Countering a false argument from silence can be done a couple of ways. One is from existing data by means of Occam’s Razor.
The existing data shows an ethnic group named Israel living in the Holy Land by 1207 BCE, and that Merneptah’s Egypt considered it comparable to the other great people of that region, the K’naani. We don’t know how long they had lived there but we have analogies from two other ethnic groups. (Modern radiocarbon dating puts this about 20 years earlier but that’s “in the noise”, as we used to say at work, compared to something I’ll talk about later.)
Possibly the best known example is the Celts. Herodotus, in the 400s BCE, refers to them as Keltoi living in what is now Austria.
Archaeology identifies the Celtic people of that time as the La Tene culture, remains of which were discovered by Hansli Kopp in 1857. The Celts go farther back, however, to the Hallstatt culture of the 800s BCE, first described by Johann Ramsauer in 1846. The Hallstatt culture already occupied Austria, and one of the oldest items of that culture turned up there in 1851.
So the initial possibility for the age of the Israelite ethnic group in 1230 or 1210 BCE could be 100 years, or it could be 400 by analogy with the Celts. Close enough for government work.
The other example is the Greeks. Their own tradition claims that they developed from the Ionians, Dorians, Aeolians and Achaeans. Again, this is in Herodotus, from the 400s BCE, and we know he isn’t reliable. Modern archaeology places the Dorians in Crete as well as in the Peloponnese, and as you know the Mykenaeans referred to the Ionians as being in Crete in the 1400s BCE, a millennium before Herodotus.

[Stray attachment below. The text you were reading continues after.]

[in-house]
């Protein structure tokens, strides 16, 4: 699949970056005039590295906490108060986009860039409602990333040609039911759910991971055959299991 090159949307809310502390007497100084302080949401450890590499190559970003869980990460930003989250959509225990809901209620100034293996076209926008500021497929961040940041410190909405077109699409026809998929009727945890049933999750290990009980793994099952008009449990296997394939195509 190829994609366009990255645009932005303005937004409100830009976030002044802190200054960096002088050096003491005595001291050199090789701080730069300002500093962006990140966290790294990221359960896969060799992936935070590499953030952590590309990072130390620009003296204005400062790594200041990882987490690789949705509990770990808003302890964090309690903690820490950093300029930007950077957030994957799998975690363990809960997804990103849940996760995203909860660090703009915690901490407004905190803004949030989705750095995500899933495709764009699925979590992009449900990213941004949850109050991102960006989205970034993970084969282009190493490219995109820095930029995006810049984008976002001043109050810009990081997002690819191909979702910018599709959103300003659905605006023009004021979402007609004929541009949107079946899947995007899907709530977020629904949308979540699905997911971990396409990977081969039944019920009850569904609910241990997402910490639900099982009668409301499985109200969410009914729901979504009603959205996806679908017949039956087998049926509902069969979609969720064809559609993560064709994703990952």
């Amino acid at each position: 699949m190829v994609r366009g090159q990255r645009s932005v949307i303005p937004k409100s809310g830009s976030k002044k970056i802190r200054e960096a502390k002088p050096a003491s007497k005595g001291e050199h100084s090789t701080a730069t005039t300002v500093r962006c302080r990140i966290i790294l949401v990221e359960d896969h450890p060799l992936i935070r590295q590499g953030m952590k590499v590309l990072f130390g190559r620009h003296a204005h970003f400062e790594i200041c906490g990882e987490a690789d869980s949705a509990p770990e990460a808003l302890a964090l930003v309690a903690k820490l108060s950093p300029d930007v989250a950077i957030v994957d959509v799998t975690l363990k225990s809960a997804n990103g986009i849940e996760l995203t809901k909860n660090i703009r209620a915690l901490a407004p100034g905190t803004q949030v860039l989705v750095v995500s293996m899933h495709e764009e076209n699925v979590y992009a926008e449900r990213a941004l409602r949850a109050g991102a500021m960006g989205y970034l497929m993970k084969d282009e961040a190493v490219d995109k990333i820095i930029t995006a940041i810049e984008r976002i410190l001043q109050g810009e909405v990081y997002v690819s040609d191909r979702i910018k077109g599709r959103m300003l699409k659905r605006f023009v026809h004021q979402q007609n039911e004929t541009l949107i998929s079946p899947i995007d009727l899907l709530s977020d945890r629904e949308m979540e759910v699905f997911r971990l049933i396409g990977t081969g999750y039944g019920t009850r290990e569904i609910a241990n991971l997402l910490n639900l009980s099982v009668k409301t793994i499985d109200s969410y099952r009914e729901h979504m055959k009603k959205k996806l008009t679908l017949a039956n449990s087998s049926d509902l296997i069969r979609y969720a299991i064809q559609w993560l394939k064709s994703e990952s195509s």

So history knows that the Hellenes or their constituents go back at least 400 years before Herodotus, to the time when the Ionians migrated to western Anatolia. Archaeology takes them back to 1190 BCE when the Sea Peoples or at least the Cretan contingent destroyed Wilusa/Troy VIIb. The Mykenaean description from the homeland of Agamemnon places the Ionians possibly in 1400 BCE, of course with a history of some decades or centuries before that. And modern language research pushes their origins to the 2000s in Anatolia, under an unknown name, when they and the Hurrians and Hittites all shared some form of the “war of the gods” story with the Akkadians of Mesopotamia.
A 400 year past for the Israelites therefore places them chronologically close to the expulsion of the Hyksos from Avaris and the explosion of Thera. A thousand year past places their origins close to the destruction of Ebla, and the destruction of the cities of the plain.
But a past extending long before 1207 BCE is reasonable even if no recognizable physical remains exist.
The question then becomes what would be recognizable physical remains of Israelites at that point in time.
© Patricia Jo Heil, 2013-2018 All Rights Reserved